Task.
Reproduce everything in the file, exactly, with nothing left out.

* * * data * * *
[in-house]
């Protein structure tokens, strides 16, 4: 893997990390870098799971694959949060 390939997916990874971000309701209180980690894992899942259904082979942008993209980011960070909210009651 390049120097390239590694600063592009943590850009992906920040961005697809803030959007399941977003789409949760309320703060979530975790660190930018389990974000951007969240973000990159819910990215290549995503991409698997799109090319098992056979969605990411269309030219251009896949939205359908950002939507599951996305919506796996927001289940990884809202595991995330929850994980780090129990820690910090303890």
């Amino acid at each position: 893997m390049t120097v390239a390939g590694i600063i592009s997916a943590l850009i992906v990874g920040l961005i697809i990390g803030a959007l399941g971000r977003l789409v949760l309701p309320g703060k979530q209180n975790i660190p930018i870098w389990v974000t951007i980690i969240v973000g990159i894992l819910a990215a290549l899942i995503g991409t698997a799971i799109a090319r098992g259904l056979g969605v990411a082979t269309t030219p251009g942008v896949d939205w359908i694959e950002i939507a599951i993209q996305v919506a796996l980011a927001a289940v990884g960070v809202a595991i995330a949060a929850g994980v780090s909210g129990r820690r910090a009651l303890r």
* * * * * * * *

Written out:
[in-house]
């Protein structure tokens, strides 16, 4: 893997990390870098799971694959949060 390939997916990874971000309701209180980690894992899942259904082979942008993209980011960070909210009651 390049120097390239590694600063592009943590850009992906920040961005697809803030959007399941977003789409949760309320703060979530975790660190930018389990974000951007969240973000990159819910990215290549995503991409698997799109090319098992056979969605990411269309030219251009896949939205359908950002939507599951996305919506796996927001289940990884809202595991995330929850994980780090129990820690910090303890």
């Amino acid at each position: 893997m390049t120097v390239a390939g590694i600063i592009s997916a943590l850009i992906v990874g920040l961005i697809i990390g803030a959007l399941g971000r977003l789409v949760l309701p309320g703060k979530q209180n975790i660190p930018i870098w389990v974000t951007i980690i969240v973000g990159i894992l819910a990215a290549l899942i995503g991409t698997a799971i799109a090319r098992g259904l056979g969605v990411a082979t269309t030219p251009g942008v896949d939205w359908i694959e950002i939507a599951i993209q996305v919506a796996l980011a927001a289940v990884g960070v809202a595991i995330a949060a929850g994980v780090s909210g129990r820690r910090a009651l303890r």